The FPC’s Strategic Safety Management Plan 2019 – 2024 has been endorsed. This plan is due for release in the second half of 2019 and includes improving our engagement with staff, contractors and industry, and upgrading safety systems and technology.
We engaged a road safety specialist to complete a review of our road construction and maintenance processes, procedures and safety standards. The review provided a number of recommendations identifying areas where there are opportunities for improvement.
We continued to engage effectively with FIFWA, the Australian Forest Products Association (AFPA) and the Community and Public Sector Union (CPSU)/Civil Service Association (CSA) on occupational health and safety (OHS) matters. The FPC meets with FIFWA bi-monthly at an Industry OHS and Training Committee meeting and is working collaboratively with FIFWA to drive improvements in safety at an industry level. The primary focus of this committee to date has been identifying the high-hazard activities and working towards the development of training and audit programmes related to these activities. The FPC also meets with AFPA on a quarterly basis. In 2019, the FPC worked with CPSU/CSA representatives to implement a systematic process to manage personal protective clothing and equipment. This process will ensure the provision of the appropriate equipment to undertake role-based tasks and to ensure that the equipment provided is fit for purpose.
Our OHS committee was restructured to ensure safety management is discussed at all levels with employee involvement. This is a three-tier structure - Strategic, Operational and local office OHS committees. We continued to focus on driver safety, with an investigation into ways of monitoring kilometres driven and the development of a strategy to reduce driving. We also introduced a requirement for all staff to complete a defensive driving course, which will be rolled out over the next year.
Log truck safety
Log truck safety remained a priority for the FPC, with our Chain of Responsibility Steering Committee guiding the implementation of more stringent requirements for log truck contractors to ensure compliance with road transport safety requirements.
This year, we partnered with FIFWA to introduce a specialised skills verification system. This will allow the FPC and our contractors to more closely manage and assess staff and employee competency and training for their individual roles.
We are continuing to develop processes to identify road hazards and alert contractors of any potential risks to their environment.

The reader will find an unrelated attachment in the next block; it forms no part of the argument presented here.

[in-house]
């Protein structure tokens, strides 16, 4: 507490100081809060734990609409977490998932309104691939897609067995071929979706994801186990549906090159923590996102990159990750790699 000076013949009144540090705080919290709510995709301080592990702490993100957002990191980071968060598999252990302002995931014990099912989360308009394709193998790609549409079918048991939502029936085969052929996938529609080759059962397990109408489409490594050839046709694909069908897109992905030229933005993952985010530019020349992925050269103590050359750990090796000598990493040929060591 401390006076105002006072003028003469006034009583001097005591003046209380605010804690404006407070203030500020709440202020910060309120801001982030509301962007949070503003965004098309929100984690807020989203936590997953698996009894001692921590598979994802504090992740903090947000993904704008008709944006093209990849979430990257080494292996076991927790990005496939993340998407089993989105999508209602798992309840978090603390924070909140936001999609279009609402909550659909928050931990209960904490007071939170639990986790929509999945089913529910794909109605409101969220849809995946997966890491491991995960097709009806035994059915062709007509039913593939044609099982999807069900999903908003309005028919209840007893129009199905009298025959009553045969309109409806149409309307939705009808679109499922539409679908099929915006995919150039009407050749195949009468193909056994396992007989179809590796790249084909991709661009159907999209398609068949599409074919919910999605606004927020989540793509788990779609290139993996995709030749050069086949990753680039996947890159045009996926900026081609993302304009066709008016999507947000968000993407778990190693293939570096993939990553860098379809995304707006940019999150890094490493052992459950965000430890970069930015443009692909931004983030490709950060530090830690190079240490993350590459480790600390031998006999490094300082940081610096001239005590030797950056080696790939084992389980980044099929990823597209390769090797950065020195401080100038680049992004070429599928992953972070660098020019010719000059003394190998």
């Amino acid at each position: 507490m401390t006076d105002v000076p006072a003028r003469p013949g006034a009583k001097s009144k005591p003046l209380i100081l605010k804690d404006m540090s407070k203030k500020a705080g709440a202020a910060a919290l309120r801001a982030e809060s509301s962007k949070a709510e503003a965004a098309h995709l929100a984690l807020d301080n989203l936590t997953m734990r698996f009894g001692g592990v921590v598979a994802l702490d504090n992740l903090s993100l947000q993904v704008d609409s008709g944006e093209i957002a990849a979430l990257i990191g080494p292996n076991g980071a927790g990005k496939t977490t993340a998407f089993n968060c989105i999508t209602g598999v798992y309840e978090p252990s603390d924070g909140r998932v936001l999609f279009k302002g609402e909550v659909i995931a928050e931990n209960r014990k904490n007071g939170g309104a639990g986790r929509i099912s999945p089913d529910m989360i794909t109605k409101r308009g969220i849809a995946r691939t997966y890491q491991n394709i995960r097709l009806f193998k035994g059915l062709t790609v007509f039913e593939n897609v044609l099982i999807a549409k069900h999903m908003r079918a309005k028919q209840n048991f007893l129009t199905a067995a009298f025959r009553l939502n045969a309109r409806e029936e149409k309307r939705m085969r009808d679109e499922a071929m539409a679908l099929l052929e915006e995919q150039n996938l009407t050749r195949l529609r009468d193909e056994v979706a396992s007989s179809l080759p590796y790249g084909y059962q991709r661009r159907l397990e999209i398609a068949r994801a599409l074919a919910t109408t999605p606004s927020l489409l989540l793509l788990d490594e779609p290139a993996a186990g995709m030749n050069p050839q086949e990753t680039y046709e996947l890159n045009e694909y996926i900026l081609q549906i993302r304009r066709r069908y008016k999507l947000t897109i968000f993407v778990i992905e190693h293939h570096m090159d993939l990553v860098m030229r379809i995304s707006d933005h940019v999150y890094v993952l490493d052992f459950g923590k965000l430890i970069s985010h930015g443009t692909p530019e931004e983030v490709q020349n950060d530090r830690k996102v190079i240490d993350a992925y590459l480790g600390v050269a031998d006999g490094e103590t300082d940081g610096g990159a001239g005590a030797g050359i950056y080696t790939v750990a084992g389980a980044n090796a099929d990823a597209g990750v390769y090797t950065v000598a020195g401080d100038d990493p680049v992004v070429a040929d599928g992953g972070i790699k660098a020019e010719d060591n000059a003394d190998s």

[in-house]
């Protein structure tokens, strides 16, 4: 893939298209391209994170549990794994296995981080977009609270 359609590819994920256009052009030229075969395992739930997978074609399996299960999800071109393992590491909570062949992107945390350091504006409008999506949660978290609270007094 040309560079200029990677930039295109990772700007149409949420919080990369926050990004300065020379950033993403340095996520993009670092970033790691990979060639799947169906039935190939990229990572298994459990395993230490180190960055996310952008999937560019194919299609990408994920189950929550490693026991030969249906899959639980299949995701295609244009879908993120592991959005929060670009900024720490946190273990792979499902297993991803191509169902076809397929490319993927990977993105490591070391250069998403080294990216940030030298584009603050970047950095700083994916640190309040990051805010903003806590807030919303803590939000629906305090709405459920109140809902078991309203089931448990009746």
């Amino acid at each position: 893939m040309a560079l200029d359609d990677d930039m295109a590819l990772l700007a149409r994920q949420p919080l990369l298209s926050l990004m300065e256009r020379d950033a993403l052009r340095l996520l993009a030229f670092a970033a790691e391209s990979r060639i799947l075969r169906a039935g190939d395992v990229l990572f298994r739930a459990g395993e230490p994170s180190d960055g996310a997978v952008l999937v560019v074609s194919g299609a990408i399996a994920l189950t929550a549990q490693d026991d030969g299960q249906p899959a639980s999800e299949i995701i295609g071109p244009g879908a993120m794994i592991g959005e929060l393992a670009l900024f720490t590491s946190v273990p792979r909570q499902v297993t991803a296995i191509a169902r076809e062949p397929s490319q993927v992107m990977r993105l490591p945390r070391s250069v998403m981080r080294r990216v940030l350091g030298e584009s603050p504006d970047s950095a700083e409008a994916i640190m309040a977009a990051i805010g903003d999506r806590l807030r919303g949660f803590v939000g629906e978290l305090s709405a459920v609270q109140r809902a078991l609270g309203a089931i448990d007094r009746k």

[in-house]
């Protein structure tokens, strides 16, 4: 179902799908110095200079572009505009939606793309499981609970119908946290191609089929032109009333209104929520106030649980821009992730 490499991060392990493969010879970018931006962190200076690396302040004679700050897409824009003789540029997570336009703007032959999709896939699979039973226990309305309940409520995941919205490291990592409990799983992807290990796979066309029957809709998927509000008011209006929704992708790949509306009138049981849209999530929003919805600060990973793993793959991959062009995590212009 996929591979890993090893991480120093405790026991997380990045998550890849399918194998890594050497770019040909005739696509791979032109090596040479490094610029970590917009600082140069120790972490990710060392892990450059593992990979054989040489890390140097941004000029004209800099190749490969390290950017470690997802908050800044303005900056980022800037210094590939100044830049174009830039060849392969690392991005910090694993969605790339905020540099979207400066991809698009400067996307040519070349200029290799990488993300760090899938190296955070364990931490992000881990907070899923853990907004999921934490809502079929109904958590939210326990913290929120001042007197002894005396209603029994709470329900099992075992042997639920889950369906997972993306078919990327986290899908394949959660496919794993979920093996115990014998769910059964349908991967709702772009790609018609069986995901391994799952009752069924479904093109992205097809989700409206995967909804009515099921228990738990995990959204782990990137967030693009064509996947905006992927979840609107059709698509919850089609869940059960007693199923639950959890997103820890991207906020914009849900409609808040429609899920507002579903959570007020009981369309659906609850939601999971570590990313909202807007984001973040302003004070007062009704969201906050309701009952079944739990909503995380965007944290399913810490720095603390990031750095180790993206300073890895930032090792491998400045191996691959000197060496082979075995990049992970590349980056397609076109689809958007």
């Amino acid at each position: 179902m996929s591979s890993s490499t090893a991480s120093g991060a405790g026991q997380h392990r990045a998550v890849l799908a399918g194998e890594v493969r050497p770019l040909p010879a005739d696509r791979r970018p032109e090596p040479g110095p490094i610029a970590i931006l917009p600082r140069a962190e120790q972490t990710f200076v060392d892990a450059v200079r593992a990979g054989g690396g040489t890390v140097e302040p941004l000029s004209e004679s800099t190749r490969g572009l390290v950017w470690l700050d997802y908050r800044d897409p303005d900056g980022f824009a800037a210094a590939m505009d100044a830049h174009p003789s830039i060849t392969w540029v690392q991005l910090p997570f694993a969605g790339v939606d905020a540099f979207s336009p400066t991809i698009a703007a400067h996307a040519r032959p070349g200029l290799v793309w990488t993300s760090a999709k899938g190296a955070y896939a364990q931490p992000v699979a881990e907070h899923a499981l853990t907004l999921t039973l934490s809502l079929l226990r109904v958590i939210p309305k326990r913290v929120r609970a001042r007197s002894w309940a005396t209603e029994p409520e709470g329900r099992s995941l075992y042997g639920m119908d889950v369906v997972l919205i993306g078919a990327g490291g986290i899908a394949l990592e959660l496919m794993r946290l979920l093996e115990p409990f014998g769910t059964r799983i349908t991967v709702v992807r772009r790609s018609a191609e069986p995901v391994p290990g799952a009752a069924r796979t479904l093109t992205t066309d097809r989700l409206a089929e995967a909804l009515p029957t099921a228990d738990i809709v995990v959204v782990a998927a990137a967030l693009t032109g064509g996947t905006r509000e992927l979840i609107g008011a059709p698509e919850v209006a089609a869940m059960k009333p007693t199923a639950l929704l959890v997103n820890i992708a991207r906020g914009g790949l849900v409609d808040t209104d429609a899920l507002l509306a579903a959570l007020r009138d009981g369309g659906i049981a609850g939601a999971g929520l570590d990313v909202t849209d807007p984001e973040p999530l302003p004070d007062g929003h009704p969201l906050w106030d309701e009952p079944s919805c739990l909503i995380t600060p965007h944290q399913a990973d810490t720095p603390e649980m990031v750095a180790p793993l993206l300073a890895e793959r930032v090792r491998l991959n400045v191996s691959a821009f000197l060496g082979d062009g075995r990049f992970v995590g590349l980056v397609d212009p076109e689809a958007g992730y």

|Number of fatalities**||0||0||0|
|Lost time injury / disease incident rate||0.56||2.16||0 or 10% improvement on the previous 3 years|
|Lost time injury severity rate***||100%||0||0 or 10% improvement on the previous 3 years|
|Percentage of injured workers returned to work within (i) 13 weeks and (ii) 26 weeks ***||i) 0%
|Greater than or equal to 80% return to work within 26 weeks|
|Percentage of managers trained in OSH and injury management||>80%||>80%||Greater than or equal to 80%|
* The statistics are reported in accordance with the Public Sector Commission's Circular 2018-03 Code of Practice OSH in the Western Australian Public Sector
** While there were no FPC employee fatalities for the 2017-2018 year, there was one fatality of an FPC contractor's employee
*** There was only one lost time injury during 2017-2018, but it was classified as severe
The FPC is committed to improving the safety performance of the forestry industry.
We have taken a leadership role in this space, working with FIFWA, who will be appointing a project officer to drive the development of safety processes for industry.
As part of this, we collaborated with industry to identify opportunities for improving safety monitoring and reporting, and increasing training across all sectors of the Western Australian forestry industry.
We set key performance indicators for our contractors to continually increase the amount of near-miss reporting to assist with identifying trends and the issues requiring attention.
Working to improve the training and safety performance of the industry, we participated in a forest industry safety and training committee which reviewed and discussed incidents and investigated the development of training courses tailored specifically for forestry.